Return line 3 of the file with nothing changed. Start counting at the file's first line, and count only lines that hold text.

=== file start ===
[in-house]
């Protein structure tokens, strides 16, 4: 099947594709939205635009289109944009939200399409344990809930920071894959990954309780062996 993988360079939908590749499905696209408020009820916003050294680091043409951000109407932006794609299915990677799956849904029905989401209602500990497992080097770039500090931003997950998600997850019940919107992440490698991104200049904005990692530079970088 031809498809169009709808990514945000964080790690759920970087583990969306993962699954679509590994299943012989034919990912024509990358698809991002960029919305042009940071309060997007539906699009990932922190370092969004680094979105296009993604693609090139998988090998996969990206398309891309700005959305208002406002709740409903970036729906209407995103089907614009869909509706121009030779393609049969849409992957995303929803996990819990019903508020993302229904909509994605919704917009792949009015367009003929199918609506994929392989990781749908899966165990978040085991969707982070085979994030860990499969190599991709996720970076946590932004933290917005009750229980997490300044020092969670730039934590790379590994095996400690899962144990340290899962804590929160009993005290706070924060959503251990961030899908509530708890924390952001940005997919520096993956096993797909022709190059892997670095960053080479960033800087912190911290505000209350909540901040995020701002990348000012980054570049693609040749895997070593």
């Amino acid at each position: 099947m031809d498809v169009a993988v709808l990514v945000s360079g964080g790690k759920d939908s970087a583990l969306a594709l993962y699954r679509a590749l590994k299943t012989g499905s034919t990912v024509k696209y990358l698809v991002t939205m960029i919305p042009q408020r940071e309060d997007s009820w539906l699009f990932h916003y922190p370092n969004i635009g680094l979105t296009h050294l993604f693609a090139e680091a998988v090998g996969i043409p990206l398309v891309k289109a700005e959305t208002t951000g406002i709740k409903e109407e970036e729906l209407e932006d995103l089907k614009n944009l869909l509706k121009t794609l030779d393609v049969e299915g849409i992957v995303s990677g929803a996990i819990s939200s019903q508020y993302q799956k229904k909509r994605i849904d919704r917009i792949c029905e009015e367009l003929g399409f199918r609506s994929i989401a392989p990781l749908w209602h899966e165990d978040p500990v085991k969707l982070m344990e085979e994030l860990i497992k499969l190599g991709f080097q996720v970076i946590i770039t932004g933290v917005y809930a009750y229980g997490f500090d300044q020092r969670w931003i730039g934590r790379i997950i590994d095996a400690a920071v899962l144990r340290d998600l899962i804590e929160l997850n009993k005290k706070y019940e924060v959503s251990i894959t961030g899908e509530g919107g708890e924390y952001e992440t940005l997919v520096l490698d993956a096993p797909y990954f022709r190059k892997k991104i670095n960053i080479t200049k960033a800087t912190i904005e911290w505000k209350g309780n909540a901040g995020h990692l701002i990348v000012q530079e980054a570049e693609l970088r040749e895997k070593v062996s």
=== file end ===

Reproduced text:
């Amino acid at each position: 099947m031809d498809v169009a993988v709808l990514v945000s360079g964080g790690k759920d939908s970087a583990l969306a594709l993962y699954r679509a590749l590994k299943t012989g499905s034919t990912v024509k696209y990358l698809v991002t939205m960029i919305p042009q408020r940071e309060d997007s009820w539906l699009f990932h916003y922190p370092n969004i635009g680094l979105t296009h050294l993604f693609a090139e680091a998988v090998g996969i043409p990206l398309v891309k289109a700005e959305t208002t951000g406002i709740k409903e109407e970036e729906l209407e932006d995103l089907k614009n944009l869909l509706k121009t794609l030779d393609v049969e299915g849409i992957v995303s990677g929803a996990i819990s939200s019903q508020y993302q799956k229904k909509r994605i849904d919704r917009i792949c029905e009015e367009l003929g399409f199918r609506s994929i989401a392989p990781l749908w209602h899966e165990d978040p500990v085991k969707l982070m344990e085979e994030l860990i497992k499969l190599g991709f080097q996720v970076i946590i770039t932004g933290v917005y809930a009750y229980g997490f500090d300044q020092r969670w931003i730039g934590r790379i997950i590994d095996a400690a920071v899962l144990r340290d998600l899962i804590e929160l997850n009993k005290k706070y019940e924060v959503s251990i894959t961030g899908e509530g919107g708890e924390y952001e992440t940005l997919v520096l490698d993956a096993p797909y990954f022709r190059k892997k991104i670095n960053i080479t200049k960033a800087t912190i904005e911290w505000k209350g309780n909540a901040g995020h990692l701002i990348v000012q530079e980054a570049e693609l970088r040749e895997k070593v062996s």